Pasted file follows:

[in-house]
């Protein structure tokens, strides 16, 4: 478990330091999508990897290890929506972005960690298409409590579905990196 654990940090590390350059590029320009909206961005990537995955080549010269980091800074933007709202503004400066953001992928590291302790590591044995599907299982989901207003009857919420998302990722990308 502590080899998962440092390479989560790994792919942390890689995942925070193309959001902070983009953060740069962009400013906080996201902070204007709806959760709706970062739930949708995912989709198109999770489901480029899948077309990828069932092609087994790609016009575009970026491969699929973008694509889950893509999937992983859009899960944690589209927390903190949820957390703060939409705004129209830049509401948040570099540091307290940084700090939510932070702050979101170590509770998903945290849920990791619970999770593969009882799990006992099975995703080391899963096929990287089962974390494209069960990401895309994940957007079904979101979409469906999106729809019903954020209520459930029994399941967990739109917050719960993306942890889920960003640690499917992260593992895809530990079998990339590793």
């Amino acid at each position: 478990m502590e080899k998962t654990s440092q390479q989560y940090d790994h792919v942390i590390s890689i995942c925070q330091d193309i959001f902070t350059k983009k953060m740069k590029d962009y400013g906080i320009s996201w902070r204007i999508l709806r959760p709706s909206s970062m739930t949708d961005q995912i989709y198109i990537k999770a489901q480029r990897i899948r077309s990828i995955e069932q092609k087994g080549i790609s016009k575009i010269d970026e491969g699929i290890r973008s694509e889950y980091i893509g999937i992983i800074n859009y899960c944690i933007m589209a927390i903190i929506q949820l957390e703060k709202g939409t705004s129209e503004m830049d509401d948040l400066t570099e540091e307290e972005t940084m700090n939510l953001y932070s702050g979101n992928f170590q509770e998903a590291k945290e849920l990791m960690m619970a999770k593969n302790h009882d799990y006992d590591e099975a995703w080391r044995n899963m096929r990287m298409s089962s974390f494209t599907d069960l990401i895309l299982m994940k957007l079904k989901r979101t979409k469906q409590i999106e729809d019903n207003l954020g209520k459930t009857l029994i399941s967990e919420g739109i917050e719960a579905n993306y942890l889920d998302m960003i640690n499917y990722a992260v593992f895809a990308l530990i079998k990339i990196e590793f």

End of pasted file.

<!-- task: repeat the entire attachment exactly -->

[in-house]
């Protein structure tokens, strides 16, 4: 478990330091999508990897290890929506972005960690298409409590579905990196 654990940090590390350059590029320009909206961005990537995955080549010269980091800074933007709202503004400066953001992928590291302790590591044995599907299982989901207003009857919420998302990722990308 502590080899998962440092390479989560790994792919942390890689995942925070193309959001902070983009953060740069962009400013906080996201902070204007709806959760709706970062739930949708995912989709198109999770489901480029899948077309990828069932092609087994790609016009575009970026491969699929973008694509889950893509999937992983859009899960944690589209927390903190949820957390703060939409705004129209830049509401948040570099540091307290940084700090939510932070702050979101170590509770998903945290849920990791619970999770593969009882799990006992099975995703080391899963096929990287089962974390494209069960990401895309994940957007079904979101979409469906999106729809019903954020209520459930029994399941967990739109917050719960993306942890889920960003640690499917992260593992895809530990079998990339590793």
């Amino acid at each position: 478990m502590e080899k998962t654990s440092q390479q989560y940090d790994h792919v942390i590390s890689i995942c925070q330091d193309i959001f902070t350059k983009k953060m740069k590029d962009y400013g906080i320009s996201w902070r204007i999508l709806r959760p709706s909206s970062m739930t949708d961005q995912i989709y198109i990537k999770a489901q480029r990897i899948r077309s990828i995955e069932q092609k087994g080549i790609s016009k575009i010269d970026e491969g699929i290890r973008s694509e889950y980091i893509g999937i992983i800074n859009y899960c944690i933007m589209a927390i903190i929506q949820l957390e703060k709202g939409t705004s129209e503004m830049d509401d948040l400066t570099e540091e307290e972005t940084m700090n939510l953001y932070s702050g979101n992928f170590q509770e998903a590291k945290e849920l990791m960690m619970a999770k593969n302790h009882d799990y006992d590591e099975a995703w080391r044995n899963m096929r990287m298409s089962s974390f494209t599907d069960l990401i895309l299982m994940k957007l079904k989901r979101t979409k469906q409590i999106e729809d019903n207003l954020g209520k459930t009857l029994i399941s967990e919420g739109i917050e719960a579905n993306y942890l889920d998302m960003i640690n499917y990722a992260v593992f895809a990308l530990i079998k990339i990196e590793f």